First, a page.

This summer I talked a big talk about creating a scope and sequence, developing your curriculum, and making creative warm-up’s. Now it’s time to show you how I walk the walk. I want to share this with you to illustrate one main thing: I used to have to spend a LOT of time prepping outside of school hours, but now, in my 7th year of teaching, it doesn’t take me as long AND I get to re-use materials I’ve previously created. PHEW!
Below, I’ll share the key steps to prepping a typical day in programming class this year.
1. Change & update my scope & sequence.
I usually make a new copy of my Google Doc scope & sequence document for each class each year. The image above is the unit of programming class I’m currently on with my students and you’ll see that this is a for-my-eyes only document. I know what my abbreviations mean, I know my organization, and I don’t have any of my materials linked. You’ll notice I have parts crossed out, and at the very bottom I actually just have bullet points copied over from last year’s Google Calendar events for this lesson. As I’m prepping for lessons this year, I look at those old ones and modify them. So for example, in the “Numeric Data Types” lesson, I’ve changed the warm-up, added new slides, combined some Year 1 tasks (because we’re now on a block schedule instead of 55-min. periods), and added Year 2 tasks. When I type that all out, it sounds like a lot, but the entire revamp probably took me about 45 minutes for this lesson. Given that my lesson is for a 90-min. block, this prep-to-classtime ratio actually isn’t terrible. At least compared to my first few years teaching, it’s quite reduced!
The next thing I do is actually create the student-facing tasks.
2. Create the student-facing tasks.
Given that the “Using the Math Library” programming lesson had a lot of tasks taken from the textbook, creating my Colab didn’t take too long. I used to type all the directions out, but this year I decided to simply give students the exercise number and page number, because I want to encourage them to USE the textbook and really see it as a resource. It’s incredibly readable. I don’t assign reading from it, but I encourage students to look at relevant sections if they’re lost.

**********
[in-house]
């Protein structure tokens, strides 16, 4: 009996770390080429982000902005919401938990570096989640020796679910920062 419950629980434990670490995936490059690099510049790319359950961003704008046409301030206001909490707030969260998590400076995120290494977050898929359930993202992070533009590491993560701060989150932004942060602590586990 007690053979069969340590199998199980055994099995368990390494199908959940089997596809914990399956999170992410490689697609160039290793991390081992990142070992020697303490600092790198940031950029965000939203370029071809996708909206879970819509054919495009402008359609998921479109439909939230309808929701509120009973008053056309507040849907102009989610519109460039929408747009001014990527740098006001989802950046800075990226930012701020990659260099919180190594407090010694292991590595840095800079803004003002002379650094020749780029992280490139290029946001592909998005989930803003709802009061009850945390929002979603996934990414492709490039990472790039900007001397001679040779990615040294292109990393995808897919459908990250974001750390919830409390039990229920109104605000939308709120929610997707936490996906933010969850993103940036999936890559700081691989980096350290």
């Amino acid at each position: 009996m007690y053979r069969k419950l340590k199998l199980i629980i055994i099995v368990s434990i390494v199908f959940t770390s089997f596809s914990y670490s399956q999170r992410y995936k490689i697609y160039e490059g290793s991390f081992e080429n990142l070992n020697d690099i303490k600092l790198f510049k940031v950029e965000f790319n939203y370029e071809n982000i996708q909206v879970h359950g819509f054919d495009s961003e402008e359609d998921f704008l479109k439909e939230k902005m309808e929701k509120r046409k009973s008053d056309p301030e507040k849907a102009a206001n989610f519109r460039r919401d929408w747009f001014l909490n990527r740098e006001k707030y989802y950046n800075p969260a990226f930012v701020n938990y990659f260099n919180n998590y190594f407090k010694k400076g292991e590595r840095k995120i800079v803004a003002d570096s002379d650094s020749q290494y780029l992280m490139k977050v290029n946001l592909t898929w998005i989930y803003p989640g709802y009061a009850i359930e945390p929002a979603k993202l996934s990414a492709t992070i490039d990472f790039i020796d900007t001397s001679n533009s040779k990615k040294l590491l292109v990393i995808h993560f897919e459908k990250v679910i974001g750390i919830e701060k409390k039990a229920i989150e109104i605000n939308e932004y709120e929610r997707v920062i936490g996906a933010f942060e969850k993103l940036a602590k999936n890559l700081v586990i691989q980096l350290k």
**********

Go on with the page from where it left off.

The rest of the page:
I am also pushing myself this year to spend less time formatting materials and instead spend more time planning task sequences and creating key learning experiences for my students. This idea leads perfectly into my final step in lesson prep: creating a meaningful warm-up.
3. Develop a relevant warm-up.
As you know, I’ve been BIG into my creative warm-up’s this year. One of my absolute favorites for coding has been error-correction. The image above illustrates one of these MAJORLY incorrect programs (sincere apologies to any Python users out there). I create an erroneous program based on a program my students will have to create later in the class. For example, in this lesson students will eventually use Python’s math library to create a function which calculates the 2D distance between two points. In the warm-up, I wrote an incorrect program for calculating the 3D distance between two points. I did this by first writing the correct code, then changing parts of it. I like to add syntax errors, stylistic errors, and math errors. It’s very fun to see what the kids catch, especially because I have beginners AND year 2 students in the same class!
(I’ll leave it as an exercise to my reader to find all the errors!)
Ultimately, delivering great educational experiences is as much (if not more) about the prep as it is about the actual class time. I always remind myself that I am really a “coach” guiding my students through this curriculum, rather than a teacher handing down knowledge to my little minions.
Yours in prepping,